As a college student, you have a lot on your plate. You are navigating classes, homework, projects, a social life, personal responsibilities and so much more.
When do you have time to prepare for graduate school? And what does mentally preparing for graduate school even look like?
We're here to outline some practical, helpful advice related to preparing undergraduate students for graduate school. Hopefully, these will inspire you to start prepping for your future now — instead of waiting!
Secure an internship while enrolled in college.
There are so many important reasons to complete an internship during college. Obtaining an internship shows proactivity, drive and professional maturity. Graduate schools want to see ambitious students who can "make it" in a real-world, professional environment.
In addition, an internship can help you decide whether the field you've chosen is a good fit for you. And at times, an internship can develop into a full-time job opportunity, making it a win-win experience for both your professional and academic future.
Be proactive; get involved in your school community.
As an undergraduate student, there are so many ways to get involved. You can join a student club or sports team, take on a leadership role at a professional organization, volunteer at the office of your chosen major or simply attend all of the extracurricular opportunities your coursework allows for.
Graduate school admissions officers want to see engaged, well-rounded applicants who have given back to their school community in some way. Engaging with your academic community will also prepare you to collaborate with and learn from diverse groups of people who are also seeking professional and personal advancement through education.
Foster healthy relationships with faculty.
By cultivating tight-knit, professional relationships with faculty, you will make it easy to ask for excellent letters of recommendation as well as advice regarding how to best navigate the graduate school application process.
Take additional, advanced coursework.
Graduate-level coursework is rigorous and challenging. So, if you're seriously considering graduate school once you graduate from college, you should speak with your academic advisor about enrolling in a graduate-level course before you complete your bachelor's, if possible.
According to U.S. News & World Report, college students who are strongly considering graduate school should: "Focus on the harder courses, and be sure not to skip the junior seminar, senior colloquium, senior thesis, or any course specially tailored to the needs of majors. This is where you can distinguish yourself as a serious player in the field ... And that's just what you need to do to position yourself for grad school."
In short, by taking a graduate course, you will gain an inside look at more advanced coursework and take the first step in preparing yourself to transition fromundergraduate-level coursework to graduate-level coursework.
Prepare for any necessary entrance exam.
Not all programs require the GRE or GMAT, but if your program does, you will want to plan ahead to make sure your scores arrive in time. Plan to take your exam well before the application deadline. Some programs will accept scores from the MCAT or LSAT tests as a substitute for the GRE or GMAT, so check with your program of interest before signing up.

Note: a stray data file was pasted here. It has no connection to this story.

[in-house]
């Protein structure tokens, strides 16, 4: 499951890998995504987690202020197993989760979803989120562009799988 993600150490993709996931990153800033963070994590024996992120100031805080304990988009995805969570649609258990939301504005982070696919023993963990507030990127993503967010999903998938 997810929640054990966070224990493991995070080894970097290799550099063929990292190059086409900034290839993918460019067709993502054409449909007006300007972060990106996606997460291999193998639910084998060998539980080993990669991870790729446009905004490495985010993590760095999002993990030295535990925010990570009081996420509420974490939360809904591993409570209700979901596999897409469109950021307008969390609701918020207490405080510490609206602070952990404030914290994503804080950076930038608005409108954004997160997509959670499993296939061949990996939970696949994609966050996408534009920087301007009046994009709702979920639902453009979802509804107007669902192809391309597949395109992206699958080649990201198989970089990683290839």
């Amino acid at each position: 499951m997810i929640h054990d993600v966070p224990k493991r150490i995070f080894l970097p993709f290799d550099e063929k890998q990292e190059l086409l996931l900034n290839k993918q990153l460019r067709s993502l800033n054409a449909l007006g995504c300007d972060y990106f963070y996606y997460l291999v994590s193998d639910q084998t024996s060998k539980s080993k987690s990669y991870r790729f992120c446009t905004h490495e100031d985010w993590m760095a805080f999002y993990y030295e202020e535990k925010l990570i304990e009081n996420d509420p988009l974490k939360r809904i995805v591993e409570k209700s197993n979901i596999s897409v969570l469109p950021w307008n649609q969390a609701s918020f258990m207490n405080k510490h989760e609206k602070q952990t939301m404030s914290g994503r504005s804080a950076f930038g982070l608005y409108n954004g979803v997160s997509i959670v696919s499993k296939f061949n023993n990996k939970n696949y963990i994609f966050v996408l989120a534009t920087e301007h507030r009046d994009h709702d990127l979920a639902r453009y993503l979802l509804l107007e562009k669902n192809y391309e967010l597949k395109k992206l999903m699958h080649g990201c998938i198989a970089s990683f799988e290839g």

Give yourself ample time to apply.
By the time you enter your senior year, you should have a plan for transitioning to graduate school and start gathering the documents that are required for admissions to the program of your choice. Keep in mind that you’ll need to allow for enough time to prepare a personal statement and gather letters of recommendation, transcripts and other application requirements.
Connect with a current graduate student.
Take advantage of your connections. If you don't know any current graduate students at your institution, check with your academic advisor or professors to see if they can connect you with a graduate student who might be willing to mentor you.
A current graduate student should be able to provide advice regarding how to best transition into a more academically rigorous program, how to get involved with your community and more!
[Student Highlight] A Quick Tip from a Kent State Doctoral Candidate:
Victoria Reynolds, a current doctoral candidate in Kent State University's Sociology program, explains why she chose Kent State for graduate school and explores how she transitioned from undergrad to graduate school — read her full story here!
"Understand that transitioning from undergraduate to graduate school requires some major mental changes. It’s a heightened way of critical thinking and a lot more is required of you. Make sure to celebrate every success along the way — no matter how big or small.
Whether getting your M.A. or Ph.D., graduate school is a long journey. Trust in your dreams, keep pushing and lean on your support systems. Before you know it, you will see the light at the end of the tunnel!"
—Victoria Reynolds, Sociology PhD, Kent State University
Preparing for graduate school at Kent State:
There's no time like the present to plan your next academic and professional journey. By obtaining a graduate degree in your field of choice, you will enter the workforce with the competitive edge needed to stand out among the competition, quickly advance, and ultimately secure your dream career.